11/06/2020: Attacks on humanitarian workers in NW and SW Cameroon are increasing. Humanitarian organisations report that workers have been harassed, illegally detained, or kidnapped by the Cameroonian military and by separatist groups. In the last 2 months, six attacks have been recorded on humanitarian facilities in the NW and SW, the most recent on 3 June when health workers in Ndop (NW) were attacked. Checkpoints set up by separatist groups have been used in some attacks against humanitarian workers. While the military has denied all allegations, separatist groups have stated on social media that aid organisations have to obtain express permissions from their own governments before they operate in the NW and SW.?The number of groups operating in the anglophone area appears to make this approval process cumbersome, further constraining access in the English-speaking areas.

ACAPS' team is daily monitoring the impact of the COVID-19 pandemic. For more information related to the outbreak in Cameroon, see our special report below.

Humanitarian Access

14/07/2020

high constraints

Humanitarian access in Cameroon has remained challenging with the Government of Cameroon (GoC) systematically denying or downplaying the extent of humanitarian needs in the North West (NW)and South West (SW). The weekly 'Ghost Town' days implemented by some separatist groups limits the movement of people in affected areas to access aid, and the movement of humanitarian workers. Humanitarian access is also impeded by the presence of both Cameroon security forces checkpoints and separatist groups checkpoints in the NW and SW. In the Far North, humanitarian actors have been required to obtain time-consuming written authorizations from State Governors for the implementation of humanitarian activities.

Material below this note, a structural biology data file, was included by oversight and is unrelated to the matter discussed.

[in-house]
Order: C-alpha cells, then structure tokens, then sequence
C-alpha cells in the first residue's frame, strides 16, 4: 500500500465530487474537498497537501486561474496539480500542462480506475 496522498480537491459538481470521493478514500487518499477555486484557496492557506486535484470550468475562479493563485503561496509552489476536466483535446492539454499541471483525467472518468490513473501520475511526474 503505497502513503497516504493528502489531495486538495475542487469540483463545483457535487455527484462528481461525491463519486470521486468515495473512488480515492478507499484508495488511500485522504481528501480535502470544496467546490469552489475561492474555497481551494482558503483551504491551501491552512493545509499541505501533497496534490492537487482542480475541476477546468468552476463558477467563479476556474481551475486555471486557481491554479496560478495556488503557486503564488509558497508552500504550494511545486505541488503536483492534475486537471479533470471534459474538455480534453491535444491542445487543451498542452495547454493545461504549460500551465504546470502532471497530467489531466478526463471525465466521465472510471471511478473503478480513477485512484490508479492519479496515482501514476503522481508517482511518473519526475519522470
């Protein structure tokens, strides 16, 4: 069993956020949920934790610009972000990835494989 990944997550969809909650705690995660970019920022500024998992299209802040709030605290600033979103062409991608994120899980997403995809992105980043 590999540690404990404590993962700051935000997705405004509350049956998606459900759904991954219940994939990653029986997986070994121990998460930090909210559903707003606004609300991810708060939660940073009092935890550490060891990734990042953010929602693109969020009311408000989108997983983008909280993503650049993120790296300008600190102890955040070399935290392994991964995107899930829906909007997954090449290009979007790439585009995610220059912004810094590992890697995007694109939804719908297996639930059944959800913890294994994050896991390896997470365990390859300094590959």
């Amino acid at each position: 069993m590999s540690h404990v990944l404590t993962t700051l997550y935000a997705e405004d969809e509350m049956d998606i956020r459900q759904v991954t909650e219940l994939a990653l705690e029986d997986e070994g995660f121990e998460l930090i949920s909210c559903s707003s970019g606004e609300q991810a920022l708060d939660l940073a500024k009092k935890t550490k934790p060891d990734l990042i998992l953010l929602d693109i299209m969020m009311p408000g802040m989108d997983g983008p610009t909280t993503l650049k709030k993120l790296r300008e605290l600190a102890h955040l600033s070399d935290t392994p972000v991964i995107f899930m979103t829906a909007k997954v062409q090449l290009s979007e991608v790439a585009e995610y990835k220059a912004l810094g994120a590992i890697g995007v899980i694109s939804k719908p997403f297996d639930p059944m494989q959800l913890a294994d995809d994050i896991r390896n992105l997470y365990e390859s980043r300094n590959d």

Read more in the latest ACAPS Humanitarian Access Overview.

Key Priorities

11/03/2020

Protection: Top priority for affected populations is protection. Attacks by both Boko Haram, the separatists and Cameroonian armed forces are still ongoing in the far north, the northwest and southwest respectively.

Health: The intensification of the Anglophone crisis led to the closure of over 40% of the health centres. This intensifies deteriorating health conditions for the over 4 million people living in the English-speaking regions. Outbreaks of diseases such as cholera have already been recorded at the end of 2019.? Currently, there are 13 hospital beds per 10,000 population in the whole of Cameroon and existing health facilities complain of a lack of technical and medical personnel.?

Education: 85% of schools have been shut down and over 620,000 children have been forced out of school since both the Anglophone and Boko Haram crisis began. Students are forced to stay at home as their school buildings were either burnt or converted to separatists’ camps in the northwest and southwest. Forced school boycotts are also enforced by separatists in these areas, making education a priority need for affected populations.?

Information gaps and needs

09/07/2020

Insecurity continues to play a major role in information gaps recorded for needs assessment as sporadic attacks in the Northwest and Southwest continues.